Manitoba

Manitoba health-care worker faces 3 charges of accessing, disclosing personal health information

An investigation by Manitoba's ombudsman has resulted in three charges against an employee of a health-care facility who allegedly viewed and shared a man's personal health information.

Privacy officer in health-care facility accused of using access to view, disclose information: ombudsman

An employee of a health-care facility in Manitoba could be fined to $150,000 for accessing and distributing personal health information. (Kirill Kudryavtsev/AFP via Getty Images)

An employee of a health-care facility is facing three charges after she allegedly viewed a man's personal health information and shared it, the Manitoba Ombudsman says.

The charges were laid under the Personal Health Information Act, or PHIA, following an investigation, the ombudsman's office said in a Wednesday news release.

The ombudsman did not identify the employee or her employer, but said she was a privacy officer in a health-care facility. She is accused of using her access to view and disclose private health information for purposes unrelated to her work.

The ombudsman's office said it initially received a report about the allegation from a trustee who said one of its employees had looked at the information.

Later, the man whose health information was viewed also reported the alleged breach of privacy.

Following the investigation, the ombudsman laid the charges against the woman for deliberately accessing and disclosing another person's health information without authority under PHIA.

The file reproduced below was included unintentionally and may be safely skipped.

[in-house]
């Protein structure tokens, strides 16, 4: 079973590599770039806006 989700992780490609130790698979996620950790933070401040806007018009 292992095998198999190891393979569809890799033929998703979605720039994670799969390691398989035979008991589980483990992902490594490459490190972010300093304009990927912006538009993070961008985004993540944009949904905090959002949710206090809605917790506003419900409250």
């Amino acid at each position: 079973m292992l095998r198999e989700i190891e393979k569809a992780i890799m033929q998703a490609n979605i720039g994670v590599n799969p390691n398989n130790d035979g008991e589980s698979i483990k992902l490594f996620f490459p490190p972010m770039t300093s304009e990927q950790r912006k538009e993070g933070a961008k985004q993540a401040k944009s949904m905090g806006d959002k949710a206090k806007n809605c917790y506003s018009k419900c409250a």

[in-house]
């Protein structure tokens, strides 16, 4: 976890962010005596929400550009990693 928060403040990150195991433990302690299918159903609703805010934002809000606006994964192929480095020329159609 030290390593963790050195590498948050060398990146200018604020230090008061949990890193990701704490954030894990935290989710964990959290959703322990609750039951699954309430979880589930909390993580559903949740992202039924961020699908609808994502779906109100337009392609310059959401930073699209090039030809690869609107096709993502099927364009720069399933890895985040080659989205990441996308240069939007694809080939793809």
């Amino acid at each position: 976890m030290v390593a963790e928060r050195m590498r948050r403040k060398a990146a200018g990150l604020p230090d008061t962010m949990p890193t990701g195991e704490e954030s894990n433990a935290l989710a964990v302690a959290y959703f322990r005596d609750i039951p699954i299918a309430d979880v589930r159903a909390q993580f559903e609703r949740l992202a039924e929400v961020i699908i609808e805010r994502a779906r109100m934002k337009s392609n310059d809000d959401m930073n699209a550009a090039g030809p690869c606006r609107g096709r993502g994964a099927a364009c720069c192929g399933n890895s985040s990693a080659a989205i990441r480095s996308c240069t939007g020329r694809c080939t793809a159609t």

These charges are rare, the ombudsman's office says.

The PHIA legislation was amended in 2013 following a previous incident to make it an offence for an employee to wilfully use, gain access to or attempt to gain access to another person's personal health information, contrary to the act.

This is the second time the ombudsman has laid charges under that provision since 2013, Wednesday's news release said.

"Personal health information is considered by many to be the most sensitive type of information about individuals," ombudsman Jill Perron said in the release. Manitobans trust health-care facilities to respect their privacy, she said.

"Abusing that trust by intentionally violating someone's privacy is wrong and has serious consequences."

The maximum penalty for each offence is $50,000.

The health-care worker's court date hasn't yet been set. The Manitoba Ombudsman won't release further details about the case until the court case concludes.

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